The KakaBy Bernard Hickey
    1 week ago
  • Scrutiny week off to rocky start
    Parliament’s new “Scrutiny” process, which is supposed to allow Select Committees to interrogate Ministers and officials in much more depth, has got off to a rocky start. Yesterday was the first day of “Scrutiny Week” which is supposed to see the Government grilled on how it spends taxpayers’ money and ...
    PolitikBy Richard Harman
    1 week ago
  • The choice could not be more stark’: How Trump and Biden compare on climate change
    This is a re-post from Yale Climate Connections by Barbara Grady Illustration by Samantha Harrington. Photo credits: Justin Lane-Pool/Getty Images, Win McNamee/Getty Images, European Space Agency. In an empty wind-swept field in Richmond, California, next to the county landfill, a company called RavenSr has plotted out land and won ...
    1 week ago
  • Differentiating between democracy and republic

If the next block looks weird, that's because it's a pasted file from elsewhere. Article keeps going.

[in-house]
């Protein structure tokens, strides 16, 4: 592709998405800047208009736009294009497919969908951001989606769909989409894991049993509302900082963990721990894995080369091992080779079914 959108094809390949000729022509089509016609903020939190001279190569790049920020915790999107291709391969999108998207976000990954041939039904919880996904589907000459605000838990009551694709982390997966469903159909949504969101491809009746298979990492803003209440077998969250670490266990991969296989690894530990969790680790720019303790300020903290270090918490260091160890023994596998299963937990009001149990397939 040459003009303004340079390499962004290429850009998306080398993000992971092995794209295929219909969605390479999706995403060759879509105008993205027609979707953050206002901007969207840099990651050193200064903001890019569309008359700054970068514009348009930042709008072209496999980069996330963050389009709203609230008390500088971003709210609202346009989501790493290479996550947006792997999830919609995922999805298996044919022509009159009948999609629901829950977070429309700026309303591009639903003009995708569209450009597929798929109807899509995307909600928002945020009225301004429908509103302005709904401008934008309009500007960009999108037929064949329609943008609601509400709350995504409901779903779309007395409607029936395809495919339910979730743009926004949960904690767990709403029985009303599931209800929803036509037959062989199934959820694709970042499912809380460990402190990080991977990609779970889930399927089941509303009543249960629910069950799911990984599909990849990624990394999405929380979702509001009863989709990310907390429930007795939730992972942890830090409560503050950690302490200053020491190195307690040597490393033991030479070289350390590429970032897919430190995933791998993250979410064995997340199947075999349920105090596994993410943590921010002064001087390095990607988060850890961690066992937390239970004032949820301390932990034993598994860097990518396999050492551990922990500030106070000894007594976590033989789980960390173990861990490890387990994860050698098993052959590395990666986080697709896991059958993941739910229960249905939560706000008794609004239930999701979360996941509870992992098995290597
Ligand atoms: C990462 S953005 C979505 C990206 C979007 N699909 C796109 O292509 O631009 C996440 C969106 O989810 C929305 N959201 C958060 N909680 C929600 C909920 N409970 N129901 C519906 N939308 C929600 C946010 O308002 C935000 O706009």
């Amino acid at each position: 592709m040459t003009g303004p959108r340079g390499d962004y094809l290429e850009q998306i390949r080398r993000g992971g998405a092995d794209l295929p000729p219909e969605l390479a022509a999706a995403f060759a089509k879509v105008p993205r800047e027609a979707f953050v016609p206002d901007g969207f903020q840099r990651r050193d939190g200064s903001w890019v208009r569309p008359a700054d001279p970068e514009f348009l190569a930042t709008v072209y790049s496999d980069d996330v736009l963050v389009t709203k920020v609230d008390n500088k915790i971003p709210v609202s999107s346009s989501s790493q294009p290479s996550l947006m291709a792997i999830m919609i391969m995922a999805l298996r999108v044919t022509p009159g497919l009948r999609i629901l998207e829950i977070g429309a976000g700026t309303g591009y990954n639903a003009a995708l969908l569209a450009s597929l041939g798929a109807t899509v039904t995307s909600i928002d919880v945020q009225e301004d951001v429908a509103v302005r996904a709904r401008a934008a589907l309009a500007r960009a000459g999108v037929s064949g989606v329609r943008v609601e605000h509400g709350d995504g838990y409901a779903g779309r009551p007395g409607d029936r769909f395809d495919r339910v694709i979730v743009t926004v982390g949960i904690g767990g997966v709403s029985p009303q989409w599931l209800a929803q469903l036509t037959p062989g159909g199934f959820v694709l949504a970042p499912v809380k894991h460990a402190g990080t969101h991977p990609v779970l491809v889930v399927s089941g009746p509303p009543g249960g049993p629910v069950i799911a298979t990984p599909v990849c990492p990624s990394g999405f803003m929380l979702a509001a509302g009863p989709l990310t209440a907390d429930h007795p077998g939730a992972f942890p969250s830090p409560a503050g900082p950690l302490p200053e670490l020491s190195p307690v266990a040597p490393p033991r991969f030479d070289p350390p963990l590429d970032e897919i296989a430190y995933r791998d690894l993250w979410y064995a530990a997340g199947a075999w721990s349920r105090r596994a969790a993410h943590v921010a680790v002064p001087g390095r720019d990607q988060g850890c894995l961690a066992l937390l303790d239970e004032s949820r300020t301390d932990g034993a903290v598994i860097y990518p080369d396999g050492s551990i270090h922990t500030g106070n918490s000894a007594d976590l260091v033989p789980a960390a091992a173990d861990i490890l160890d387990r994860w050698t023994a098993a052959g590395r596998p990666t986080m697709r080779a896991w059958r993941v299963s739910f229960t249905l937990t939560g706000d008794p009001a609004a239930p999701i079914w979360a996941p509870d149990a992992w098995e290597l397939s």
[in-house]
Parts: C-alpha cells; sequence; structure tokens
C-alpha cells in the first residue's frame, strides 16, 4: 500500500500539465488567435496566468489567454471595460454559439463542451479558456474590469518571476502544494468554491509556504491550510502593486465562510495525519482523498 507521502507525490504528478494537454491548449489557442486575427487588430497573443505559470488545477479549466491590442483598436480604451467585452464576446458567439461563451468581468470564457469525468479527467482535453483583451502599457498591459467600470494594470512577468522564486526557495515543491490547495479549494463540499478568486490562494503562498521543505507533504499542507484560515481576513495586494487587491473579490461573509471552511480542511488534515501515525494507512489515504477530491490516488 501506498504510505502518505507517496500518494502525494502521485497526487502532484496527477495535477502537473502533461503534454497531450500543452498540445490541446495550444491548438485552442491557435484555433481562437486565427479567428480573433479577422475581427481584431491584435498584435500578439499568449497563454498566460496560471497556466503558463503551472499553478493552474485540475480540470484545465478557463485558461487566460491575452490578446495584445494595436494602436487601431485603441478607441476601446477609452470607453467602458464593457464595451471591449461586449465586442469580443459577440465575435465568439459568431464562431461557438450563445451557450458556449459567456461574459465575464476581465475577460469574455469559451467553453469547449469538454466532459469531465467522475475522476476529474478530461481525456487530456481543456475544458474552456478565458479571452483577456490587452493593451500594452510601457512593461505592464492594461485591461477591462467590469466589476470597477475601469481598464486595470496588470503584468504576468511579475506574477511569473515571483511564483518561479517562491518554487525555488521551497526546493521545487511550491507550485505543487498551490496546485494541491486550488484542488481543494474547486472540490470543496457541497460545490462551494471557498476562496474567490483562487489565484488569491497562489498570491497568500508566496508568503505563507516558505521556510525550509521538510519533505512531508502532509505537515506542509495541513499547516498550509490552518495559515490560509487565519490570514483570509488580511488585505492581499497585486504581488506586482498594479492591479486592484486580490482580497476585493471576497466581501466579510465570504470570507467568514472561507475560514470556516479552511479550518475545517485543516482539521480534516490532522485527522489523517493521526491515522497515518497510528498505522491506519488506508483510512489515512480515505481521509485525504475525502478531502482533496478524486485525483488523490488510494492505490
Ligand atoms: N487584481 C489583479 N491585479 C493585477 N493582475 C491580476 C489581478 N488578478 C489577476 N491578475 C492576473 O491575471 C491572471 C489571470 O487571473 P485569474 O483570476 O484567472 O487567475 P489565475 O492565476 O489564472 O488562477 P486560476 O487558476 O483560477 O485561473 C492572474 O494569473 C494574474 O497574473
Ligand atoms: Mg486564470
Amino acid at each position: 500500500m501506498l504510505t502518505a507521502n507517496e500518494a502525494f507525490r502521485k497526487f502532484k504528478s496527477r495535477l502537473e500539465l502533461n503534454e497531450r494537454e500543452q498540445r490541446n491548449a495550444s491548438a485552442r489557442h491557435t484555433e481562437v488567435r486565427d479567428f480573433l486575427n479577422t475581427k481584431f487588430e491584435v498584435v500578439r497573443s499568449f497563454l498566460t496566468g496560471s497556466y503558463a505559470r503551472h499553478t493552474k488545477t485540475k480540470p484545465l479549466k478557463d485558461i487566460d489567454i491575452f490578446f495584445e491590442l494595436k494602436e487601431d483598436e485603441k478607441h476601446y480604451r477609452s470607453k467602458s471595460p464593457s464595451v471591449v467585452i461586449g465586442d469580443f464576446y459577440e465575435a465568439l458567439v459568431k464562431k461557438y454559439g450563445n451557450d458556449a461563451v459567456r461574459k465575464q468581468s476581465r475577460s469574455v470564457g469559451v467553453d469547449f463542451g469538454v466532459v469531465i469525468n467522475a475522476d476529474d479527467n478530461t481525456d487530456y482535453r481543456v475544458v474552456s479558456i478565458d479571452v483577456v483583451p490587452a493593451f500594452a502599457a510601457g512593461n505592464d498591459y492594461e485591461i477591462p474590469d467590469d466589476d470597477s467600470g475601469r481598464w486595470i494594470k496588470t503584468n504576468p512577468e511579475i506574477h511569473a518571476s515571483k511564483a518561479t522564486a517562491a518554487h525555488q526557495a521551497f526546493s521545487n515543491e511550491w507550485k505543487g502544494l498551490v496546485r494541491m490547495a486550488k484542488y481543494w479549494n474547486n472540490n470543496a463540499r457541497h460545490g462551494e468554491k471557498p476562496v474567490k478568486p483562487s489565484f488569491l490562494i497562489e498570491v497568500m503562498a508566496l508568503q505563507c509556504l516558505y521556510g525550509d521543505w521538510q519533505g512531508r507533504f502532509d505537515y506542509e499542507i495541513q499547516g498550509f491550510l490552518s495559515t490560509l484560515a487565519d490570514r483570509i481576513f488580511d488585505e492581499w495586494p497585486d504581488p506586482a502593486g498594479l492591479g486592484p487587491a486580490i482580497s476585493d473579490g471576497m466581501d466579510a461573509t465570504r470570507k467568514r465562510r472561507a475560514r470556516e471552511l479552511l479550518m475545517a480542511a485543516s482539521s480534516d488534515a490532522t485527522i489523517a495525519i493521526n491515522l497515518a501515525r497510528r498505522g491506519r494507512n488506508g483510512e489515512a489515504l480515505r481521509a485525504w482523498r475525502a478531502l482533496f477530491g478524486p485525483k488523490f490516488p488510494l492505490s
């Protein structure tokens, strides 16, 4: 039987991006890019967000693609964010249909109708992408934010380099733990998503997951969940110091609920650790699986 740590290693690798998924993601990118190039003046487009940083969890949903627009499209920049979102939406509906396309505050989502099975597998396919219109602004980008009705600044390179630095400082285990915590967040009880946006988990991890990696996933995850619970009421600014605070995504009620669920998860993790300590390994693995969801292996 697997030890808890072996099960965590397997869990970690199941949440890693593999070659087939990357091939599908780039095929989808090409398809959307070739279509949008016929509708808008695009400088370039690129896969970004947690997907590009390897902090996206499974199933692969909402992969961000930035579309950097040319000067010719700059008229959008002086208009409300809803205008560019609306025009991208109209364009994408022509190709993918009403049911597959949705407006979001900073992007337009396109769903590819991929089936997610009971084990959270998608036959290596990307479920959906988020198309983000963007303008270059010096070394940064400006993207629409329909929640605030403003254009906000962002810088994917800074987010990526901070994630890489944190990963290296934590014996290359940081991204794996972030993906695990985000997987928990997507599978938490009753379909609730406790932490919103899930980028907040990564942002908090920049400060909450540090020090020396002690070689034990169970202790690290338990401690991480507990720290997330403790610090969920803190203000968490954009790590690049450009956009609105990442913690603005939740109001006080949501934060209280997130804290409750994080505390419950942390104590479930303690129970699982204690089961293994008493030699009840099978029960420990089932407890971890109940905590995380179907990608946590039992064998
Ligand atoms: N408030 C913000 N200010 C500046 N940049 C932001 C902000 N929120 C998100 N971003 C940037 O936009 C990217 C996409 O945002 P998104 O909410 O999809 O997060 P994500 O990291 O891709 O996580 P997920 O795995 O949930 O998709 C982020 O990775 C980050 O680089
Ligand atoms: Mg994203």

Although NZ readers may not be that interested in the subject and in lieu of US Fathers Day missives (not celebrated in NZ), I thought I would lay out some brief thoughts on a political subject being debated in the … Continue reading ...
    KiwipoliticoBy Pablo
    1 week ago
  • Bernard's mid-winter pick 'n' mix for Monday, June 17
    TL;DR: Chris Bishop talks up the use of value capture, congestion charging, PPPs, water meters, tolling and rebating GST on building materials to councils to ramp up infrastructure investment in the absence of the Government simply borrowing more to provide the capital.Meanwhile, Christopher Luxon wants to double the number of ...